BW noted what a fantastic area we live in, with unique spirit and character, clear boundaries, places of historical note, open spaces, a beautiful common with ducks and swans; local cricket; welcoming cafes and pubs, a butcher and a baker and hardware store: our Neighbourhood Plan has to capture what we have, must be distinctive, ambitious, and one we can be proud of. We will find words that will capture consensus but still make a difference. We have a chance to influence if we get a Plan approved. BW encouraged the Forum members to engage wholeheartedly.
2. What is a Neighbourhood Forum?
a. Neighbourhood Forums in a nutshell – a short presentation by Justine Glynn
Planning has tended to exclude rather than include people and communities. A Neighbourhood Forum allows people and communities back into planning. Forums are bodies which can be set up to establish Neighbourhood Plans where there are no town Councils or parishes. The Forum membership is open to everyone who lives or works within an area. All volunteer their time to make Ham and Petersham a better place. The designation of the Ham and Petersham area was straightforward falling within natural boundaries. Nationally, there are many Neighbourhood plans, 1477 applications for designated areas, 261 pre submissions and 143 going through the application process. So far there are 53 Neighbourhood plans that have been approved. Regular updates will be on the website and in the Ham and Petersham magazine. It is our choice: a plan helps us decide what is built where and what it looks like.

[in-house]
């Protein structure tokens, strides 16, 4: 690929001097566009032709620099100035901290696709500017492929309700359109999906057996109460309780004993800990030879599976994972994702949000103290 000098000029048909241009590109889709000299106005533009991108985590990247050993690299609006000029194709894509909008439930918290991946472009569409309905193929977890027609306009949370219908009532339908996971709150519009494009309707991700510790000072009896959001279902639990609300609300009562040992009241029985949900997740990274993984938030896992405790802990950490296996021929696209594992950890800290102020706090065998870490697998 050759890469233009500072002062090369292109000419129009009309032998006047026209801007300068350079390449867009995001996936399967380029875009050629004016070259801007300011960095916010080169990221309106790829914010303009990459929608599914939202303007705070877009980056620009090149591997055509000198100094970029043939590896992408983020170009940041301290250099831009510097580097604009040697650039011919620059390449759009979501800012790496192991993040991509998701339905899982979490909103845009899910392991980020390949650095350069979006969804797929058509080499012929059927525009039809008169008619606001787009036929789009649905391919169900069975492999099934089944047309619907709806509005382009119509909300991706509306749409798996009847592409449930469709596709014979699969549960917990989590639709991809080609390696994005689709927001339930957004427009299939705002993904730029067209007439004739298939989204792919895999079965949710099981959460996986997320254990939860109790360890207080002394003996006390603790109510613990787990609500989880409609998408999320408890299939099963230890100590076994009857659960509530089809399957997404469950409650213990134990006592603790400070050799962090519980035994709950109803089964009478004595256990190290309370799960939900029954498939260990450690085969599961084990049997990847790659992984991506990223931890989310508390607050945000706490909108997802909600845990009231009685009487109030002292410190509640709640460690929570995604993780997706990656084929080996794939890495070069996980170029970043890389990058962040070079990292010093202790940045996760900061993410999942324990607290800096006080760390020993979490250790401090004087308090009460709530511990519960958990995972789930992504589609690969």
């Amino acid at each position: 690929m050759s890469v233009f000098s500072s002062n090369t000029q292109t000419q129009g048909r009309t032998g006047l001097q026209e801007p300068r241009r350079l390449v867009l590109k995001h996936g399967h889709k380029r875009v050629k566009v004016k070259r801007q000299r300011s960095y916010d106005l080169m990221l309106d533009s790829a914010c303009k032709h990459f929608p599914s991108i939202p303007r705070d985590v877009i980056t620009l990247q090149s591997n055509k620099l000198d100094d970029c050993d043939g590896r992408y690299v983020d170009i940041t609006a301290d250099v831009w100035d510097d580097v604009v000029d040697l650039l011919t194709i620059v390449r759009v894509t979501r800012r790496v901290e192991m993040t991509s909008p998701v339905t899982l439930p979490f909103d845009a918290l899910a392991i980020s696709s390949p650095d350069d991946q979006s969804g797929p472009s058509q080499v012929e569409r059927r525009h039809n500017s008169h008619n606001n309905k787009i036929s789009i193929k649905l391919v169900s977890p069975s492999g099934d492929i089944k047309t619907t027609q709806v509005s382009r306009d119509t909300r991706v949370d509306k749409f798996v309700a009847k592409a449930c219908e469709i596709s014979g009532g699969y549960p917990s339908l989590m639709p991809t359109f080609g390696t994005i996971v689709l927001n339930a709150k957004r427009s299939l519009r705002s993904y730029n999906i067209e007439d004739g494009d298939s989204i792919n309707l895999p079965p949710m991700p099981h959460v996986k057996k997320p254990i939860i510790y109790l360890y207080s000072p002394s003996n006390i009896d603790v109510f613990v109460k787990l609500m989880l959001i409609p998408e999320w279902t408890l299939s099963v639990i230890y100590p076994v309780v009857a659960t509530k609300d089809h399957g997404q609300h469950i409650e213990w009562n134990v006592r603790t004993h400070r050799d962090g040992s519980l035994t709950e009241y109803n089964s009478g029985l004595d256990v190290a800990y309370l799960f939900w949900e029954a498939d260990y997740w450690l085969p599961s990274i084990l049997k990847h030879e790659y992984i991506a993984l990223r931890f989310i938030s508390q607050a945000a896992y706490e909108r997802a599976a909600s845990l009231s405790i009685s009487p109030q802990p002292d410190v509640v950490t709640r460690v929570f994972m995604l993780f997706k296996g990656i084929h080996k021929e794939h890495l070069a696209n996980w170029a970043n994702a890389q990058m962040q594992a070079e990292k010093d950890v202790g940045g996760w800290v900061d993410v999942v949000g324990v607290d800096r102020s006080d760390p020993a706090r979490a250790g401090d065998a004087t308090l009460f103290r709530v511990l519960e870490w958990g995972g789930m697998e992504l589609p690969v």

Questions from the floor:
- where is the funding coming from – can we get a fair share from the local Council? Answer: We get Council grants to help establish the committee, but most of it is free time. The money for administration, hiring premises, printing, boards, etc came from central government’s Community Development Foundation Grant. We had an underspend so that the money will be returned and a further grant applied for. Richmond Council has allocated the Forum £15,000 in three tranches for future stages of the Forum’s plan.
- ‘consensus’ was questioned: 55 people here tonight, AGM had 180 in Winter. Communication to the community is not satisfactory to gain consensus. Using the Ham & Petersham magazine is not sufficient as the main communication tool. A discussion ensued about consensus
3. The Richmond Situation: Cllr Pamela Fleming; Richmond Council Cabinet Member for Environment, Business and Community